David Masterson <dsmaster...@gmail.com> writes:

> Ihor Radchenko <yanta...@posteo.net> writes:
>> Would you mind updating the patch?
> See below.


>> If you do not use magit, you can easily re-create patches for a given
>> file from Emacs using
>> M-x vc-diff <RET> M-x write-file <RET> /path/to/your.path <RET>
> I do use magit, but I'm not good with it.  In particular, I wanted to
> walk thru my changes with EDiff, but, when ediff brought up the buffers,
> the buffers were in org-mode and everything was folded and I didn't see
> how to tell ediff to not fold so I could see the diffs.

Usually, the diff provided in M-x magit-status is good enough.
You could also use M-x org-show-all to unfold everything.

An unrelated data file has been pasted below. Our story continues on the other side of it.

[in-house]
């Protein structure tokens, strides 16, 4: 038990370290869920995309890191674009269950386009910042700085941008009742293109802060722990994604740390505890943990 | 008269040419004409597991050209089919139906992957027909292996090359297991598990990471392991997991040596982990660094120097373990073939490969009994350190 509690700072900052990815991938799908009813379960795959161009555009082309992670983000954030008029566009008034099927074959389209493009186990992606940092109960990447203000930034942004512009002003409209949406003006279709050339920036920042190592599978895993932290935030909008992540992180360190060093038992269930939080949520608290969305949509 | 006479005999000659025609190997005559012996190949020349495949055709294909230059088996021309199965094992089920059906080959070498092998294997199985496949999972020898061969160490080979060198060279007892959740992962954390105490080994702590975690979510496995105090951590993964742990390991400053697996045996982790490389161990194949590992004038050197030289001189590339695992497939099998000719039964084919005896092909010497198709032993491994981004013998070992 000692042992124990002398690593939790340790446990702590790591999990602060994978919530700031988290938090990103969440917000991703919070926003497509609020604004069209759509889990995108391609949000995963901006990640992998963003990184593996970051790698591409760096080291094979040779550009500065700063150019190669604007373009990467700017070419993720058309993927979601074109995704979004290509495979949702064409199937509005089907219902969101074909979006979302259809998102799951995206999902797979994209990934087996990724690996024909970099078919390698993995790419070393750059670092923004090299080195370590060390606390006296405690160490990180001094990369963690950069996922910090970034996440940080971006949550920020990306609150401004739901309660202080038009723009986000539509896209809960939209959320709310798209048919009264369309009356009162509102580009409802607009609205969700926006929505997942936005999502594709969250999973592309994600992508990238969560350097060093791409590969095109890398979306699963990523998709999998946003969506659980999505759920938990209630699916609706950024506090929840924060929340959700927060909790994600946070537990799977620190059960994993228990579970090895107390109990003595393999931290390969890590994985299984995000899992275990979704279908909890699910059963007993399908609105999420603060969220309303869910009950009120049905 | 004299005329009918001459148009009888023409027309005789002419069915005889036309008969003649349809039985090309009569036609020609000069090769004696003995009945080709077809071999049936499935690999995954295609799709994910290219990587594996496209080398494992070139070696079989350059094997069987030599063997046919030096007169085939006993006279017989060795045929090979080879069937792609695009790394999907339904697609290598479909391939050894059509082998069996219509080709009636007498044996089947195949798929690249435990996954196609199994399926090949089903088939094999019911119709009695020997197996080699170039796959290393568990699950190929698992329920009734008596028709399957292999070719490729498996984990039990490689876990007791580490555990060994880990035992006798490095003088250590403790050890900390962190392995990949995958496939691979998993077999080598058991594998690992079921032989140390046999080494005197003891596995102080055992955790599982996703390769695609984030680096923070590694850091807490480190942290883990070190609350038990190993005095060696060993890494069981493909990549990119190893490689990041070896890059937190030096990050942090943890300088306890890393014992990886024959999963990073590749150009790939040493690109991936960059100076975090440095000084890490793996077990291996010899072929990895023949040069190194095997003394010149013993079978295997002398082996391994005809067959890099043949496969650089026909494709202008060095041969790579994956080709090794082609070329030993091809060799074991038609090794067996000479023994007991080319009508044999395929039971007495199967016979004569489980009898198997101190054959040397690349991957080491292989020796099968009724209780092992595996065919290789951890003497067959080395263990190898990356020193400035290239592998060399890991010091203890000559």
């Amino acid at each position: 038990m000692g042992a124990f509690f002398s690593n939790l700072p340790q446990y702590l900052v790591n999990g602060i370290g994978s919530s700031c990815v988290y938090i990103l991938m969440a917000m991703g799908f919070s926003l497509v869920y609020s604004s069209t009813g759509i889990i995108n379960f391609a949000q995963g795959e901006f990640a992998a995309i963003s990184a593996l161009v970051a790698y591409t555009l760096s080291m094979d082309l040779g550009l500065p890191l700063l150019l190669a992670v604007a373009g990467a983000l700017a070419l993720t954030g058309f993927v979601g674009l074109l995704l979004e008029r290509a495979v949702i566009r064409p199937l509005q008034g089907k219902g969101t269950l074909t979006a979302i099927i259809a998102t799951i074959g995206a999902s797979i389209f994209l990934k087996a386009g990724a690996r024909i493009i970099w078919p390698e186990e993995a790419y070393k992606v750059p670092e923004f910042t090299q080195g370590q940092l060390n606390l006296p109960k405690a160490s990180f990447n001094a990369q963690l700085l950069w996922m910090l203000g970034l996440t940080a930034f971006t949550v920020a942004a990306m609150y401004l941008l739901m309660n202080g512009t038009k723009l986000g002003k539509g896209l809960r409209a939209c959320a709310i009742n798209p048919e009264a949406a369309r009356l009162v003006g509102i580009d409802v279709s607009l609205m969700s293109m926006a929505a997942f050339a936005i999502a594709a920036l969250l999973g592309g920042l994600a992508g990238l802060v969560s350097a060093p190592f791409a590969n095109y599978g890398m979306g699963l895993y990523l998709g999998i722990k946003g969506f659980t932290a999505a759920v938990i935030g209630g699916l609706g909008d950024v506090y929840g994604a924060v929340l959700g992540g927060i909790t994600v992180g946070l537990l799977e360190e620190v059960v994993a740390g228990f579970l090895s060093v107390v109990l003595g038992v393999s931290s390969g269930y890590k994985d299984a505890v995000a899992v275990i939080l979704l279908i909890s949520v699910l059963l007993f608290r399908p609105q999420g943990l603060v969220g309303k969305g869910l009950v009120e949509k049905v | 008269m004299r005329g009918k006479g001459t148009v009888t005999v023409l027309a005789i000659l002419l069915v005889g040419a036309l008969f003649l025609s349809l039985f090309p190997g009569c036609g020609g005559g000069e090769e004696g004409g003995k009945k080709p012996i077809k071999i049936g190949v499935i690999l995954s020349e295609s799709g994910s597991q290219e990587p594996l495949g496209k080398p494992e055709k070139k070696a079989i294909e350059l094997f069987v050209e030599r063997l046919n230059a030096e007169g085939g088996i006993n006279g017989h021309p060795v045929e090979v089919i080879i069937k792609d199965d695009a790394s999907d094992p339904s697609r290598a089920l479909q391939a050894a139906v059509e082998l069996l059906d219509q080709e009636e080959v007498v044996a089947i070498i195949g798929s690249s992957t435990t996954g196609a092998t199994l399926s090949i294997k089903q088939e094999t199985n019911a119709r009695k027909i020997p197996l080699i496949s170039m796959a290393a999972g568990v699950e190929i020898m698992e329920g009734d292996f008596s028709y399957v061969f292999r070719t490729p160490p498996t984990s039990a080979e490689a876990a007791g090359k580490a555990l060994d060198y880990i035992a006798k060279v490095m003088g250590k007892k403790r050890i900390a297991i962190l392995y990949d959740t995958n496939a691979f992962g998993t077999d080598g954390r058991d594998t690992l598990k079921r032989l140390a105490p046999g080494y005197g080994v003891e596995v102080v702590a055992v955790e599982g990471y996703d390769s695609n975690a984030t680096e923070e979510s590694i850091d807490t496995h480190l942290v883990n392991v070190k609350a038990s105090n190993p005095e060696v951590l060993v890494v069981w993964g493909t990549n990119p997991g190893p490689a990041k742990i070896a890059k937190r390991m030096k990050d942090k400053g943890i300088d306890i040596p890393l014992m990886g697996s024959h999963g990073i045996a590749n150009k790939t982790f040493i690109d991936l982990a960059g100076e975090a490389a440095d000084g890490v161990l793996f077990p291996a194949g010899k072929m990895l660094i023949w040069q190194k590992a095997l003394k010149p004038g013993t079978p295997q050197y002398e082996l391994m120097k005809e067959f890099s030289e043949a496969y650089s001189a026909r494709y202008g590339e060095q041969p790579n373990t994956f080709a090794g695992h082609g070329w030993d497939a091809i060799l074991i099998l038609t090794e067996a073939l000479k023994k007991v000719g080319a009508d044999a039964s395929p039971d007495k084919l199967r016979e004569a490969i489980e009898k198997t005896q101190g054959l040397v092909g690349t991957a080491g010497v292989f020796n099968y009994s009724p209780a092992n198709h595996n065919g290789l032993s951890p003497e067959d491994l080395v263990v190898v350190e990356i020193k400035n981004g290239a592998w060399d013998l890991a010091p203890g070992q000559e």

>  To assist project planning, TODO items can be labeled with a date
> -and/or a time.  The specially formatted string carrying the date and
> +and/or a time for purposes like a timestamp on an event, a deadline
> +for a task, or clocking time on a task as described in later sections
> +of this chapter.  The specially formatted string carrying the date and
>  time information is called a /timestamp/ in Org mode.

IMHO, this is just creating confusion.
Remember that this manual/guide is going to be read by people who are
not yet familiar with Org mode terminology. What is "timestamp on an
event"? What if you put a timestamp on a non-event? What is "clocking

>    A simple timestamp just assigns a date/time to an item.  This is
>    just like writing down an appointment or event in a paper agenda.
> +  There can be multiple timestamps in an event.

Why event? What about tasks? Can just use more general "heading" or "entry".

Ihor Radchenko // yantar92,
Org mode contributor,
Learn more about Org mode at <https://orgmode.org/>.
Support Org development at <https://liberapay.com/org-mode>,
or support my work at <https://liberapay.com/yantar92>

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